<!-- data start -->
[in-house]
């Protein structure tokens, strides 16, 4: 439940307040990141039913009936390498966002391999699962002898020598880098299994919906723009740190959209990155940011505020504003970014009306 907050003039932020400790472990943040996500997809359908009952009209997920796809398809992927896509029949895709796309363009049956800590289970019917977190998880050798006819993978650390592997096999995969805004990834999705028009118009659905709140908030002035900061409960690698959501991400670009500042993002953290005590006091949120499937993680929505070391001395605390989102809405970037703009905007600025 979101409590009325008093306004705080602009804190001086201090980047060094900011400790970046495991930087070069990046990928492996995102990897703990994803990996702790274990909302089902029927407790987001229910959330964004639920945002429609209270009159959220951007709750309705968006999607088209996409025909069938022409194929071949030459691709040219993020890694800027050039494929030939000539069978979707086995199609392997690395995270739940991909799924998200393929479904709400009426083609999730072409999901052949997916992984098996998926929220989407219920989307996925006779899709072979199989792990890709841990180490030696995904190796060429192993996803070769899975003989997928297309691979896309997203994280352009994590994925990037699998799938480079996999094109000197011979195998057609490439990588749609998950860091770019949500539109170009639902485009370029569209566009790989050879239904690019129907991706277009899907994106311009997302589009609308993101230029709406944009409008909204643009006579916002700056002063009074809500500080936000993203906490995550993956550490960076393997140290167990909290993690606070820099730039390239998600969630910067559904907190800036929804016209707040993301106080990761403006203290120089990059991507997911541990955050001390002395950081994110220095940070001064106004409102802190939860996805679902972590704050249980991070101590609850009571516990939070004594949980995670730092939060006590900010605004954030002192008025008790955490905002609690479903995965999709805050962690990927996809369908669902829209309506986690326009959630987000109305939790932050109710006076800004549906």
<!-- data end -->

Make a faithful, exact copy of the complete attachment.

[in-house]
């Protein structure tokens, strides 16, 4: 439940307040990141039913009936390498966002391999699962002898020598880098299994919906723009740190959209990155940011505020504003970014009306 907050003039932020400790472990943040996500997809359908009952009209997920796809398809992927896509029949895709796309363009049956800590289970019917977190998880050798006819993978650390592997096999995969805004990834999705028009118009659905709140908030002035900061409960690698959501991400670009500042993002953290005590006091949120499937993680929505070391001395605390989102809405970037703009905007600025 979101409590009325008093306004705080602009804190001086201090980047060094900011400790970046495991930087070069990046990928492996995102990897703990994803990996702790274990909302089902029927407790987001229910959330964004639920945002429609209270009159959220951007709750309705968006999607088209996409025909069938022409194929071949030459691709040219993020890694800027050039494929030939000539069978979707086995199609392997690395995270739940991909799924998200393929479904709400009426083609999730072409999901052949997916992984098996998926929220989407219920989307996925006779899709072979199989792990890709841990180490030696995904190796060429192993996803070769899975003989997928297309691979896309997203994280352009994590994925990037699998799938480079996999094109000197011979195998057609490439990588749609998950860091770019949500539109170009639902485009370029569209566009790989050879239904690019129907991706277009899907994106311009997302589009609308993101230029709406944009409008909204643009006579916002700056002063009074809500500080936000993203906490995550993956550490960076393997140290167990909290993690606070820099730039390239998600969630910067559904907190800036929804016209707040993301106080990761403006203290120089990059991507997911541990955050001390002395950081994110220095940070001064106004409102802190939860996805679902972590704050249980991070101590609850009571516990939070004594949980995670730092939060006590900010605004954030002192008025008790955490905002609690479903995965999709805050962690990927996809369908669902829209309506986690326009959630987000109305939790932050109710006076800004549906």